Anyway, Silas is a Dissenter. He and the church are one big happy family, until he falls into a trance during a prayer-meeting.

The church members are pretty cool about it, even though Silas refuses to pretend that he's had a spiritual vision.

Silas also has a good friend in the church, William Dane. The two talk a lot, mostly regular dude stuff like whether or not they've been granted eternal salvation. Even Silas's fiancée, Sarah, can't get between them.

After Silas's trance, William starts acting funny, almost like he's jealous of the attention Silas gets.

Now we get to the climax of this backstory: one night, Silas sits by the deathbed of one of the church members. The next day, the church elders accuse him of stealing money. He denies it, of course, but what's this? William found the bag of money in Silas's dresser, and Silas's knife in the man's drawer. Of course he did.

Silas suddenly remembers something: "the knife wasn't in my pocket"

(1.1.11-12), he tells the accusers. William had borrowed the knife. Do you see where this is going?

No trial by jury here: Silas is subject to special church laws, and so he has to play a game of chance to determine his guilt or innocence. He draws the short straw, which means he's guilty.

Silas is exiled. Before he leaves, he accuses William of taking the money and rejects God: "there is no just God that governs the earth righteously, but a God of lies" (1.1.15).


Guess what happens next? Sarah and William marry. Ooh, burn.


Our somewhat verbose narrator waxes philosophic about how hard it is to move to new places.

Silas might as well be an alien in the midst of the merry crew of Raveloe peasants. He feels like God has deserted him.

All work and no play makes Silas a rich man. He only starts weaving for something to do, but the first time he gets his hands on that gold something magical happens. It's more money than he's ever had in his life, and now he's got the bug.

Around the same time, Silas tries to make friends. He hooks up the cobbler's wife, Sally Oates, with some medicine made of foxglove (a flower that even today doctors use to make the drug digitalis for people with heart disease). The medicine works so well that Silas has a new problem on his hands: he's popular for all the wrong reasons. The villagers think he's some kind of witch, but, instead of trying to burn him, they flood him with requests for charms. He sends them away, and the villagers respond by blaming him for all their woes.

Meanwhile, Silas adds to his money collection. He doesn't need the money, but he sure likes piling it up. (Who wouldn't?) At night, Silas hangs out with his hoard, admiring the shape and color of the coins. He keeps it hidden, even though he doesn't really fear robbers.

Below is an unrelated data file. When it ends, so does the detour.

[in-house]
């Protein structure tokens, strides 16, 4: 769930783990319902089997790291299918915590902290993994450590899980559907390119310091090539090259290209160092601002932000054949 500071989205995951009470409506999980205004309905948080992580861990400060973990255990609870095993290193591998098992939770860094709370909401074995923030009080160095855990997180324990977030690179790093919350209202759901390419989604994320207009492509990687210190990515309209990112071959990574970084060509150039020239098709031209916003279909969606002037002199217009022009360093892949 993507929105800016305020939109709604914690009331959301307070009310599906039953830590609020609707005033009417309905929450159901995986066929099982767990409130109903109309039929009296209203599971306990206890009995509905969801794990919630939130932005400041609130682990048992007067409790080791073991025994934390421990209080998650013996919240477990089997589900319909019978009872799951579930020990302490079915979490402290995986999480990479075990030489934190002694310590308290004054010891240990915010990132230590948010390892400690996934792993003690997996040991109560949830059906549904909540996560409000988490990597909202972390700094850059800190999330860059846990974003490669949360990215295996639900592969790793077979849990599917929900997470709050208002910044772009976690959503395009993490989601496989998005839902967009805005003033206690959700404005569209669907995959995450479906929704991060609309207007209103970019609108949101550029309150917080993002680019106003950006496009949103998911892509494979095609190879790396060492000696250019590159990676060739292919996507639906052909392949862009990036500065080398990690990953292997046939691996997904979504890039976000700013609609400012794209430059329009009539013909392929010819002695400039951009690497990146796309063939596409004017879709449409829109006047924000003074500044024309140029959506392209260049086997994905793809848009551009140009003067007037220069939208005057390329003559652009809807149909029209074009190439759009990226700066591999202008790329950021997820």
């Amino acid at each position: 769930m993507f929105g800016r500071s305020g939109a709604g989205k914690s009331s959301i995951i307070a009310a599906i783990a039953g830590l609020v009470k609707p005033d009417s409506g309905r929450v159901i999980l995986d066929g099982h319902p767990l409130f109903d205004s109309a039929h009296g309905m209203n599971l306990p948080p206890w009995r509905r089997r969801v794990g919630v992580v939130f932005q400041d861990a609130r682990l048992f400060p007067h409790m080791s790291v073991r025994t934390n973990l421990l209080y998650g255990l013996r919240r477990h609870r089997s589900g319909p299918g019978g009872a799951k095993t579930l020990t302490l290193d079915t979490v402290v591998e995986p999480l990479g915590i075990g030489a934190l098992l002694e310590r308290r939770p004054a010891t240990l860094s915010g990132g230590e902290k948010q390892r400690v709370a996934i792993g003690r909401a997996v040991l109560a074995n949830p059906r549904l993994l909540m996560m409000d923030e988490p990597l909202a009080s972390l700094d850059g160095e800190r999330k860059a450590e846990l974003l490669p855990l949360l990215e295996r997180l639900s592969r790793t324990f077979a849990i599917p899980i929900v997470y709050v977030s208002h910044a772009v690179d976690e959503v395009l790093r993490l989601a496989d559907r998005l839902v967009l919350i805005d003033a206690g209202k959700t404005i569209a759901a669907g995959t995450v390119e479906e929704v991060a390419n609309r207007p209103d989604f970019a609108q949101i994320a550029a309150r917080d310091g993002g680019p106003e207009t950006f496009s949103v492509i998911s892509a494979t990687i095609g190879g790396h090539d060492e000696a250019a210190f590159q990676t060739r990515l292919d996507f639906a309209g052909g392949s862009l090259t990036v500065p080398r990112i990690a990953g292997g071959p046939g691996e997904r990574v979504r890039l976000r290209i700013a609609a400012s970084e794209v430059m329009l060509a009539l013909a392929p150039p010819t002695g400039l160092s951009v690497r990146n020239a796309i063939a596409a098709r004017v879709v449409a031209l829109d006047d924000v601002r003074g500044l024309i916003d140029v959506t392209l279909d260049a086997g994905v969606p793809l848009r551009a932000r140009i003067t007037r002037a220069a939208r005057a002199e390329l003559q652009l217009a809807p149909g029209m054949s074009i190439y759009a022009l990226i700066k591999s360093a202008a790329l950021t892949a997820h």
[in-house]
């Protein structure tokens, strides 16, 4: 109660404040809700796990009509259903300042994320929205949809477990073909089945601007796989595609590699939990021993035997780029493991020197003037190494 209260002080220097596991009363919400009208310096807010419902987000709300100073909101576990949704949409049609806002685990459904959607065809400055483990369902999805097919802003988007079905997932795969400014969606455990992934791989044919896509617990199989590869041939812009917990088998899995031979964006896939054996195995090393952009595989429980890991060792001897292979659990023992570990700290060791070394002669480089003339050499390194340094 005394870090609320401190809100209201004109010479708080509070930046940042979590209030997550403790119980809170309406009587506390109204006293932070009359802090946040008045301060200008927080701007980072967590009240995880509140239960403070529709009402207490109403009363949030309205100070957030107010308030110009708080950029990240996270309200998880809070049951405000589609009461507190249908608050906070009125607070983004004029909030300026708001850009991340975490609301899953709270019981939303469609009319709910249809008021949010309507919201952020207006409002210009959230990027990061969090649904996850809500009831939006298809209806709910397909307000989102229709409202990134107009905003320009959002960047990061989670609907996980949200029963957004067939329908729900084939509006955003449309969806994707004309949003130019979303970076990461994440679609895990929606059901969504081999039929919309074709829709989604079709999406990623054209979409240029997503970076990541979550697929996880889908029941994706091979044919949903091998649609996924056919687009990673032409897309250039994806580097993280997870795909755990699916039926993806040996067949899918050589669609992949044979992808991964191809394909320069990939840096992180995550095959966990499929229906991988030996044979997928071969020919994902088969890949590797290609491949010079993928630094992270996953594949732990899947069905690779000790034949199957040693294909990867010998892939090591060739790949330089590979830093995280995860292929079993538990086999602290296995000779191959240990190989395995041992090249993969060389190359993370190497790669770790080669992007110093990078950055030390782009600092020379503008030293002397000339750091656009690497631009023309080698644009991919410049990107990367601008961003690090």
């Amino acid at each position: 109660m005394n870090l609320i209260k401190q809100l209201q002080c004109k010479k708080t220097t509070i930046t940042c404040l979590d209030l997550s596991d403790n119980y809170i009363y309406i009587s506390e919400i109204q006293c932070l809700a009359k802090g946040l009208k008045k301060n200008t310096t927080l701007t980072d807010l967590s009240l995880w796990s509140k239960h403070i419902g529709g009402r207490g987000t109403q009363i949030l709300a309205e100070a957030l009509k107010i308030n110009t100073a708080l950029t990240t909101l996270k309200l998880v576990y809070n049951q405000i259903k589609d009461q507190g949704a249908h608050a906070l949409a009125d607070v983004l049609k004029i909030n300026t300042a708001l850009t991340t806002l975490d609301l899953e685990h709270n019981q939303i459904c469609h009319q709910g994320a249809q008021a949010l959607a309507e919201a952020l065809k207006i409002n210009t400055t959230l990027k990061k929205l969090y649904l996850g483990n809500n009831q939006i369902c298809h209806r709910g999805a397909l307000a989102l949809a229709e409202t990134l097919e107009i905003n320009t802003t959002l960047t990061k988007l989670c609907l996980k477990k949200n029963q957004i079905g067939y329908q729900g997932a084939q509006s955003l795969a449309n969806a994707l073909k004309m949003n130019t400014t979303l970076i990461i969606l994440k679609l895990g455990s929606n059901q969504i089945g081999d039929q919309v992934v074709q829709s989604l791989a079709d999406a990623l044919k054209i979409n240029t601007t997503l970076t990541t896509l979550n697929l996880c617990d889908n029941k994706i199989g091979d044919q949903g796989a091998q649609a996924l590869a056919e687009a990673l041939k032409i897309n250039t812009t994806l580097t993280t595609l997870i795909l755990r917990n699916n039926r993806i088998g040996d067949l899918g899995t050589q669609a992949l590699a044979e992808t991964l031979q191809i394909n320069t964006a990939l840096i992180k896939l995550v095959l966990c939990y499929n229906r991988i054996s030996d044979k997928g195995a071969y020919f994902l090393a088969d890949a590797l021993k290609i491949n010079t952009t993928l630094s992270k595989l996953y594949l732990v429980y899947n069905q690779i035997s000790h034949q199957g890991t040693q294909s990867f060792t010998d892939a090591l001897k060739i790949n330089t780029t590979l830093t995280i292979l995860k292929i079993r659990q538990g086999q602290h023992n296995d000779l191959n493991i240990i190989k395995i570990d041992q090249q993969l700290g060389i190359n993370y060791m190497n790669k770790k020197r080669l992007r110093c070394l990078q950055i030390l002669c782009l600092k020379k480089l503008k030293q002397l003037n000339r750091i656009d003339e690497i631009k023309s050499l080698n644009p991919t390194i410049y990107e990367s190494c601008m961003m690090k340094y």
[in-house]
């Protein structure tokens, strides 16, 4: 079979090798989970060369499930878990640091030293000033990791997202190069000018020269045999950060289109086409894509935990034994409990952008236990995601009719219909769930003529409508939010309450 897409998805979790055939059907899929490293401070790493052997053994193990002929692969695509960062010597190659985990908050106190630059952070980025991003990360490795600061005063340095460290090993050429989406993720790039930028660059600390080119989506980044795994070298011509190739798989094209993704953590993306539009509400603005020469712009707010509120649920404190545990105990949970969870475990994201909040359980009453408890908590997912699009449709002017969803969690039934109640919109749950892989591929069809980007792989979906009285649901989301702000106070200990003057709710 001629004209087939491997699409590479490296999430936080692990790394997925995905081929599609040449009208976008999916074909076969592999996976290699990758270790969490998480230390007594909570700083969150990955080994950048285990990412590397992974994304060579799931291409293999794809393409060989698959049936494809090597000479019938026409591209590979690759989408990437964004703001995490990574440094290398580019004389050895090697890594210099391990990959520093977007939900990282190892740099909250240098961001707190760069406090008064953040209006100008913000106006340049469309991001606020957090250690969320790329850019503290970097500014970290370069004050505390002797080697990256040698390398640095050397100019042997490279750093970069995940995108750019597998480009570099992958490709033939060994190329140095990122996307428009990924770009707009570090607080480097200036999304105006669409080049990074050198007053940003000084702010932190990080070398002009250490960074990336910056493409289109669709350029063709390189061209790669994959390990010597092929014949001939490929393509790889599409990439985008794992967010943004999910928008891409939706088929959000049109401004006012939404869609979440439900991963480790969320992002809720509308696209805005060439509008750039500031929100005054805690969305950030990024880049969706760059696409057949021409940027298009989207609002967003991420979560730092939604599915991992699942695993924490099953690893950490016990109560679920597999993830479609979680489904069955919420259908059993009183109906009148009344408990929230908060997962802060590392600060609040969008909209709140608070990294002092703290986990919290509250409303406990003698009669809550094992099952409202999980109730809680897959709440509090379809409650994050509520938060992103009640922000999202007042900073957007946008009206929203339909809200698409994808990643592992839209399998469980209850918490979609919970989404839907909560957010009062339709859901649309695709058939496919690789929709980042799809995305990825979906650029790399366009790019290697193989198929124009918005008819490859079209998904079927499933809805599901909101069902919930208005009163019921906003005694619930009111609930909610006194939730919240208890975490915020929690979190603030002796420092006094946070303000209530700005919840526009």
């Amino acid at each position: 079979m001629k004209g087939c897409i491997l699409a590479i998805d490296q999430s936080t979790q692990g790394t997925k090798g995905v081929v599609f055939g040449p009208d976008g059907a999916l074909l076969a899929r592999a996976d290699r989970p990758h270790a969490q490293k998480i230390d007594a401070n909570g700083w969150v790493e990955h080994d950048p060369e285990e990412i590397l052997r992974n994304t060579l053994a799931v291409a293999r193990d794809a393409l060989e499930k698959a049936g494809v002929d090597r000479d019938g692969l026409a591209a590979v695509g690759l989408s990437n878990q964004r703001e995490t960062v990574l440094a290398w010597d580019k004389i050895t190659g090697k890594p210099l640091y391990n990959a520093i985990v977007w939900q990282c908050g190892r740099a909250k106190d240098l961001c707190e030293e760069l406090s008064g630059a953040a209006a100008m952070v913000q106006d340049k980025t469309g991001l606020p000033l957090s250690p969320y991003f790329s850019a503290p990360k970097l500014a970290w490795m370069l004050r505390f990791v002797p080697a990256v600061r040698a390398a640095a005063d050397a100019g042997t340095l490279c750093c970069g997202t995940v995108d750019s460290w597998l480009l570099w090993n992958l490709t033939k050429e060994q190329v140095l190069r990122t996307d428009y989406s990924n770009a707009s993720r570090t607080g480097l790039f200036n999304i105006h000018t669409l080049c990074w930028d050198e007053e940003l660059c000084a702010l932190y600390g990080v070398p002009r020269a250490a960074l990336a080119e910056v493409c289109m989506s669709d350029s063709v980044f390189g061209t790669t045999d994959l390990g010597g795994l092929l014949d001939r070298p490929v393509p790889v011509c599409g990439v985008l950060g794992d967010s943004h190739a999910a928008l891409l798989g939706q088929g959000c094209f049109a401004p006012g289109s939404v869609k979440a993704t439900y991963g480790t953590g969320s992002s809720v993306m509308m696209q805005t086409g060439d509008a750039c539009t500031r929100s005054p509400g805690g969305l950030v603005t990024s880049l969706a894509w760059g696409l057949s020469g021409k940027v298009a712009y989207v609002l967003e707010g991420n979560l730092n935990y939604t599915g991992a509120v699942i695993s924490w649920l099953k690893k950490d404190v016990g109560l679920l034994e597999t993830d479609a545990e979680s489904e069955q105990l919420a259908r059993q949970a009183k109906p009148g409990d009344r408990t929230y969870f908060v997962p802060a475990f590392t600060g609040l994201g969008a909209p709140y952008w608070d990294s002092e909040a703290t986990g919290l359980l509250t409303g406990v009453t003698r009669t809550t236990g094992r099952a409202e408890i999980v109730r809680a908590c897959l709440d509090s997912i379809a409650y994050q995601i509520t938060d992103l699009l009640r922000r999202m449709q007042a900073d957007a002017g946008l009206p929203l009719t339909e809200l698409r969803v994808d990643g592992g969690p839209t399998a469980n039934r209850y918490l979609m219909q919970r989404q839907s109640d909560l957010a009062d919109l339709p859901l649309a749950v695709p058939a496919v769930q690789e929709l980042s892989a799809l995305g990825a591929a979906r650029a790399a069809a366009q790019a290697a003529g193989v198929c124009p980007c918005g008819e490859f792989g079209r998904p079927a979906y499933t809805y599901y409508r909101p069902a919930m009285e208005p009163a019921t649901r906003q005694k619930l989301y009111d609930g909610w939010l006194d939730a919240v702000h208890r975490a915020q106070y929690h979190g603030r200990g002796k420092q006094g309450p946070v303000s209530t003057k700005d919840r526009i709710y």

Silas gradually starts to wither and shrink, as misers do.

Beside money, the only thing he loves is an old clay pot. When he breaks it one day, he keeps the pieces as a kind of shrine.

This goes on for fifteen years: Silas weaves all day and fondles his money all night. Then everything changes.

SILAS MARNER CHAPTER 3 SUMMARY But first, let's meet Squire Cass.

Squire Cass is the most important man in Raveloe. The farmers have low standards, so they assign him the title "squire" even though he doesn't really


deserve it. (Squires traditionally owned lots of land, had a coat of arms, and were related to peers.) Like a real landlord, he collects rent from tenants. Brief historical digression: this is all taking place about the time of the Napoleonic Wars (beginning of the 19th century), which is good for people who own land. The wars finally ended when England, and the Russian winter, put an end to Napoleon's rather successful march across Europe.

In Raveloe, what's good for the rich is good for the poor, since the poor get the leftovers of the rich.

During the Christmas season, all the rich travel from house to house at each other's parties. Parties at Squire Cass's are the best, because his wife is dead —which means that there's no limit to the food.

Sadly, the villagers think, his sons are a little wild. Dustan (Dunsey to his friends) likes to drink and gamble, and the older Godfrey seems to be

following his example. If only Godfrey would marry Nancy Lammeter! She's a nice girl, thrifty without being cheap.

Anyway, it's fifteen years after Silas moved to Raveloe, and now the action is starting. Godfrey stands in a dark parlor with his back to the fire and his hands in his pockets.

Dunsey walks in, and Godfrey scowls. (Looks like there's not much brotherly love here.)

Both guys are a little drunk. They start to fight. It seems that Godfrey gave some rent money to Dunsey rather than handing it over to his father. Why doesn't Godfrey just rat his brother out? Because Dunsey might rat him out. Godfrey's married already—and his wife, Molly Farren, is a drunk. (We sense a theme.)